• SAFECOM - Department of Homeland Security

    The tragic events of 9/11 clarified the critical importance of effective emergency responder communication systems. The lack of emergency response interoperability is a long-standing, complex, and costly problem with many impediments to overcome. Interoperability is the ability of emergency response agencies to talk to one another via radio communication systems—to exchange voice and/or data with one another on demand, in real time, when needed and when authorized.

  • Telecommunications Act of 1996 (Section 255)

    The Telecommunications Act of 1996, a comprehensive law overhauling regulation of the telecommunications industry, recognizes the importance of access to telecommunications for people with disabilities in the Information Age. Section 255 of the Act requires telecommunications products and services to be accessible to people with disabilities. This is required to the extent access is "readily achievable," meaning easily accomplishable, without much difficulty or expense. If manufacturers cannot make their products accessible then they must design products to be compatible with adaptive equipment used by people with disabilities, where readily achievable. What is "readily achievable" will be different for each manufacturer based on the costs of making products accessible or compatible and their resources.

  • Telemarketing Sales Rule (TSR)

    The Federal Trade Commission’s (FTC) Telemarketing Sales Rule (TSR) puts consumers in charge of the number of telemarketing calls they get at home. The TSR established the National Do Not Call Registry, which makes it easier and more efficient for consumers to reduce the number of unwanted telemarketing sales calls they get.

Telecommunication Law - International

  • BIS - International Information and Communication Technology (ICT) Policy

    The communications and media industries have a huge impact on individuals, business, consumers and citizens. The UK needs this sector to be innovative, energetic and competitive, ready to respond to the challenges presented by our ever changing communications environment, and as a key factor contributing to the success of our companies in an increasingly globalised economy.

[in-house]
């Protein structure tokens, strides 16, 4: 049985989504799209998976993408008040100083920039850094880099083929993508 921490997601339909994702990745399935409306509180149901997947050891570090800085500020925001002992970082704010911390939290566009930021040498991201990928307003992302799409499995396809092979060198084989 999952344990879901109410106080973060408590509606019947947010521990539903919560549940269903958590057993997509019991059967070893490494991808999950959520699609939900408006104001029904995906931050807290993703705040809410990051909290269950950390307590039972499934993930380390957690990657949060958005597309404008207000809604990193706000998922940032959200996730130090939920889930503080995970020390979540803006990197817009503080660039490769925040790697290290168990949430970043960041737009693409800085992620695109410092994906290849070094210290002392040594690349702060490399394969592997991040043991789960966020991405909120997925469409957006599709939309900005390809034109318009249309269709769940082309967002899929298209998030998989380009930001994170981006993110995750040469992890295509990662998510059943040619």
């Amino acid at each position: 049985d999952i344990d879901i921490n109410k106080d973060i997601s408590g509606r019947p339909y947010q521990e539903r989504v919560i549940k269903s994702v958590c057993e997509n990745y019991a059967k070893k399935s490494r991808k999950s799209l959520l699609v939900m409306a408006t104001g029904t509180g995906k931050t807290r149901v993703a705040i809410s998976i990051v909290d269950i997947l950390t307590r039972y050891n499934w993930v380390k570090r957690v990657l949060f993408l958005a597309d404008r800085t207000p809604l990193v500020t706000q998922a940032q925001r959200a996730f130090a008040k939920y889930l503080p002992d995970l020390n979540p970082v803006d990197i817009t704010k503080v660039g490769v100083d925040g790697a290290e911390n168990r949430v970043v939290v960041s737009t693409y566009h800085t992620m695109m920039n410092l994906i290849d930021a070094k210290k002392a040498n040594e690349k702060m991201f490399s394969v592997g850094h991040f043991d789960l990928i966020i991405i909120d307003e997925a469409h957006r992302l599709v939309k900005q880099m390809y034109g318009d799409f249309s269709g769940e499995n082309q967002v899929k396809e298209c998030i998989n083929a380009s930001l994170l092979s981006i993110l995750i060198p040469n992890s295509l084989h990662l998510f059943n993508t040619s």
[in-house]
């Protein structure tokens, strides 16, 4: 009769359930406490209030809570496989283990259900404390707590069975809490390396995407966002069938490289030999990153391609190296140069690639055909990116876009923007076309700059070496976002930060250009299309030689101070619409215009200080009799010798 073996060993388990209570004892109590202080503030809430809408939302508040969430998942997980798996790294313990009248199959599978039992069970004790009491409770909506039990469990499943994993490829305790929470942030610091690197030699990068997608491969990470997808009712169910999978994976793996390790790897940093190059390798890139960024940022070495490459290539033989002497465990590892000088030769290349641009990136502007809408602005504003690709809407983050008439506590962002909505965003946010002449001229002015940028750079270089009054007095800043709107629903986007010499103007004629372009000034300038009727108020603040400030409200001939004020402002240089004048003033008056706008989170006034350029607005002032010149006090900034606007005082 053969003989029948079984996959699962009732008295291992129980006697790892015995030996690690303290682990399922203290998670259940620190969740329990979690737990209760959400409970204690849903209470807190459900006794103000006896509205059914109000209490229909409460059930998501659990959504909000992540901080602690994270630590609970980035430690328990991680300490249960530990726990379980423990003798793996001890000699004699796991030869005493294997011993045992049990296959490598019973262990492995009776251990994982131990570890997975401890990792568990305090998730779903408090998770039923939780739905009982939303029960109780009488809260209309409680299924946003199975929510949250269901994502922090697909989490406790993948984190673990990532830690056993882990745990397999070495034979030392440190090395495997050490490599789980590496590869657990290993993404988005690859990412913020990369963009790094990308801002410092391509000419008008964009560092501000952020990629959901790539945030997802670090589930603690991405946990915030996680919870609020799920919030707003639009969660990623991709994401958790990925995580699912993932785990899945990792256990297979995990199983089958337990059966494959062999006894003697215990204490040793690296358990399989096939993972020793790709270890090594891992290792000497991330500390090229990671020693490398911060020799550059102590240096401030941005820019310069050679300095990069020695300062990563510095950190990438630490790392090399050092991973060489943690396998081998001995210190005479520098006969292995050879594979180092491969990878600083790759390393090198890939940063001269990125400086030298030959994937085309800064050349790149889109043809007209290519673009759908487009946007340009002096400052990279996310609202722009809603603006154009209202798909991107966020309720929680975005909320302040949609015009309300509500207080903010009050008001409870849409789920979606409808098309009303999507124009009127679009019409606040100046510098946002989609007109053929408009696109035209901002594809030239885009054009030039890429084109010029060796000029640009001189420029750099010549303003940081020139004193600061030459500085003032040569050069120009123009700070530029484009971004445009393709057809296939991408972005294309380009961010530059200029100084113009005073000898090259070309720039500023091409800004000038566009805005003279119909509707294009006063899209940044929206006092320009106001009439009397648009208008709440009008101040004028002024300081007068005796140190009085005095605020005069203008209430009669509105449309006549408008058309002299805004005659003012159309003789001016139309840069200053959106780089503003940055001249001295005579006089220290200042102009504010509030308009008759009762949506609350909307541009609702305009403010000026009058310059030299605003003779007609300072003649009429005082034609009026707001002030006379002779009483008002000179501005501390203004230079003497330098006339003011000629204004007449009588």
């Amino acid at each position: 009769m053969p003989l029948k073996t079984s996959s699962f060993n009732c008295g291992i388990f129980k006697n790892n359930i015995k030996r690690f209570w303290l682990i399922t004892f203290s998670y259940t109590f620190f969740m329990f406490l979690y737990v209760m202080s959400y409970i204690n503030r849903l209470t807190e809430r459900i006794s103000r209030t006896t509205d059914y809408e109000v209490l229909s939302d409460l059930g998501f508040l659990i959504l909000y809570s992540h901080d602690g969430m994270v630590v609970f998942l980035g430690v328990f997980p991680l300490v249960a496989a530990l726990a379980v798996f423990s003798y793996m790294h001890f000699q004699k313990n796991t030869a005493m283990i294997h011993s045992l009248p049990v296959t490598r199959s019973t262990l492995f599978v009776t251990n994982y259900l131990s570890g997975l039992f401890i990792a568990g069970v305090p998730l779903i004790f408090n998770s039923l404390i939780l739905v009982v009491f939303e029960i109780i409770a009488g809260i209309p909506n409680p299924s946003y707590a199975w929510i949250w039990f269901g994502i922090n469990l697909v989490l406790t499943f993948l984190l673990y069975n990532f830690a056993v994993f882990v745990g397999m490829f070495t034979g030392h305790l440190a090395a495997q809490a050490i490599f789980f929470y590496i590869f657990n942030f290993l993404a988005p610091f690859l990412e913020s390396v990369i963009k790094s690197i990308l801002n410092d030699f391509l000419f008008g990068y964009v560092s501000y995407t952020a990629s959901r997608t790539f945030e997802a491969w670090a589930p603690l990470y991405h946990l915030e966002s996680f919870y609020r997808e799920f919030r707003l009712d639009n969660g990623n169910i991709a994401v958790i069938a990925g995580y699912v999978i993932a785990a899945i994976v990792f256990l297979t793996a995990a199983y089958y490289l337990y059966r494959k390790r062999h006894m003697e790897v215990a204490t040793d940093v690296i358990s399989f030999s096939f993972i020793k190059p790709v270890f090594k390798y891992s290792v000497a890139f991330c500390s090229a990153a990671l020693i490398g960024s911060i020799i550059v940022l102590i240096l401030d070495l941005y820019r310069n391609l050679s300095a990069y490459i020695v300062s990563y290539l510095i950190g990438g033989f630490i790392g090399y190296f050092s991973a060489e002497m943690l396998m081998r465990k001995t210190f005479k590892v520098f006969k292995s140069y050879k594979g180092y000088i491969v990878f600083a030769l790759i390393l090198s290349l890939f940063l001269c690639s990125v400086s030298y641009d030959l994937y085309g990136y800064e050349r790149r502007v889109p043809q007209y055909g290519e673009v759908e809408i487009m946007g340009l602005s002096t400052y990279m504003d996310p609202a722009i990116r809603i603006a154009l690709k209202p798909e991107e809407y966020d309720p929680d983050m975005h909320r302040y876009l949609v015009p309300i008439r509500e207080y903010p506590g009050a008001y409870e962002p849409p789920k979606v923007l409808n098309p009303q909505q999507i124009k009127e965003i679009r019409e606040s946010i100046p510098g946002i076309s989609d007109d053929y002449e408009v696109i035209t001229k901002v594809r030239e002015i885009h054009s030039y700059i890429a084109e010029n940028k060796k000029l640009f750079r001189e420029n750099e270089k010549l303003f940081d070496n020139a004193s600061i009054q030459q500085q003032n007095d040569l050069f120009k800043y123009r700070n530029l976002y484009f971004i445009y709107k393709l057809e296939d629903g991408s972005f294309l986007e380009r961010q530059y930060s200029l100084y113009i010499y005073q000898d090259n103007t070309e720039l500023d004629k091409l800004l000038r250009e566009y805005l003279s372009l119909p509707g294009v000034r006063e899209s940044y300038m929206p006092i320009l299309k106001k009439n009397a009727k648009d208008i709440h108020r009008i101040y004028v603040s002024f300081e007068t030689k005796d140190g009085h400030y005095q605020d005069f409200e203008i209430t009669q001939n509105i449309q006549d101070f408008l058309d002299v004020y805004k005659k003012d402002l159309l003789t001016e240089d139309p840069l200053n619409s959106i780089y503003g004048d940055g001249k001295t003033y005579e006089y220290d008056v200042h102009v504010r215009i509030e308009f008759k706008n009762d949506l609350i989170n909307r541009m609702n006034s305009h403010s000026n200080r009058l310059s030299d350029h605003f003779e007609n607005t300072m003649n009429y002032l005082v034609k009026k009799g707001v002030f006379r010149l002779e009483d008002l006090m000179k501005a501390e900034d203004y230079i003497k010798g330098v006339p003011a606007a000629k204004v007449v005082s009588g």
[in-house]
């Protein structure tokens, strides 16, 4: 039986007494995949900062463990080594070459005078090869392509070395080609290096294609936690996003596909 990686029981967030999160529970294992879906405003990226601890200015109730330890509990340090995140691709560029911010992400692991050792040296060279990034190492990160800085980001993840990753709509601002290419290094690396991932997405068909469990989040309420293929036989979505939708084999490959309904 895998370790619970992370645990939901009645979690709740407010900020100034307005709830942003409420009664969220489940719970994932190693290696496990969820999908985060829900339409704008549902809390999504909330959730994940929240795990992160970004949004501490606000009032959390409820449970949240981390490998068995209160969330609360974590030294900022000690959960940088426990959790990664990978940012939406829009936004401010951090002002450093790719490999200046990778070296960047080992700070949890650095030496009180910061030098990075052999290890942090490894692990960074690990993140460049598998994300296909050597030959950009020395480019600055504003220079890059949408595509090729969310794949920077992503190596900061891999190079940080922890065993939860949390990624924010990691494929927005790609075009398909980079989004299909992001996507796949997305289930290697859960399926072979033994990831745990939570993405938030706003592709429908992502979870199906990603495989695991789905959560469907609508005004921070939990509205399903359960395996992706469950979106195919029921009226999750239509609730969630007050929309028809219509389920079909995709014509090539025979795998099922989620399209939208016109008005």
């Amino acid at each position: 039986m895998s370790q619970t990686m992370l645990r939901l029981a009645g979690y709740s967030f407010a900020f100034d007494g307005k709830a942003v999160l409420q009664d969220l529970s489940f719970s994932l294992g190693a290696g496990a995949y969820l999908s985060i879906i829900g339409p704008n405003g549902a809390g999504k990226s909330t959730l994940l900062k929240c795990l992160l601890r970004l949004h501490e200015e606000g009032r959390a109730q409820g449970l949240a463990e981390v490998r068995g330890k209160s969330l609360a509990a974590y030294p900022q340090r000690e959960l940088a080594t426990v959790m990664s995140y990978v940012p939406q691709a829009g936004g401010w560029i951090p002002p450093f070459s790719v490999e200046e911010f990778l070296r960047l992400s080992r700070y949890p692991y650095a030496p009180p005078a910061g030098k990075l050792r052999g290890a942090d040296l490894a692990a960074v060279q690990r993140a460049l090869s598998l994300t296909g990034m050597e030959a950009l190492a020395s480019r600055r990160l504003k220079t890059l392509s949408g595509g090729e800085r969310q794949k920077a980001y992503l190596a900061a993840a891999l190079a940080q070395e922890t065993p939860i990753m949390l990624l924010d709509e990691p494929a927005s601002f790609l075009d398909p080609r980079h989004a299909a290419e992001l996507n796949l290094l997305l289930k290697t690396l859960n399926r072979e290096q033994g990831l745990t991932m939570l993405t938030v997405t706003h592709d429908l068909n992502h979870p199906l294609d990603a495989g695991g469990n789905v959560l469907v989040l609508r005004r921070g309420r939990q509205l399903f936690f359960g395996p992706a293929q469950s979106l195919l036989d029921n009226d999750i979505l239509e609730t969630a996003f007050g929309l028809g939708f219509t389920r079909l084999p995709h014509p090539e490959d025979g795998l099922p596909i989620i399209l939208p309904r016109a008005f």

• Canadian Radio -Television and Telecommunications Commission (CRTC)

    The CRTC’s mandate is to ensure that both the broadcasting and telecommunications systems serve the Canadian public. The CRTC uses the objectives in the Broadcasting Act and the Telecommunications Act to guide its policy decisions.

  • European Commission - Communication

    The mission of the Directorate General for Communication is to keep the general public and the media up to date on EU activities. We coordinate the work of the Commission representation offices in the member countries. In partnership with member states and other EU institutions, we manage communication projects taking into account national specificities. And we monitor public opinion and organise EU information activities.

  • International Institute of Communication

    The IIC is an independent, non-profit, dynamically-engaged forum for industry, government and academia to analyse and debate trends in communications, including the Internet, telecommunications, broadcasting, print and new media and their impact on society. The goal of the IIC is to provide a global framework for dialogue and to promote access to communications for all people of the world.

  • International Journal of Communications Law and Policy (IJCLP)

    Welcome to the International Journal of Communications Law and Policy. Founded by an international team from the Universities of Münster, Oxford, Warwick and Yale and edited by legal scholars from the Universities of Yale, Milan, Singapore, Münster and the European University Institute, Florence, the IJCLP is an electronic journal devoted to the changing law, policy and technology of media regulation around the world. As a result of technological convergence, we understand "communication" to include the content and carriage of traditional broadcasting and cable as well as internet and telecommunications and welcome the submission of intellectually rigorous and challenging articles, working papers and editorials in these areas of inquiry.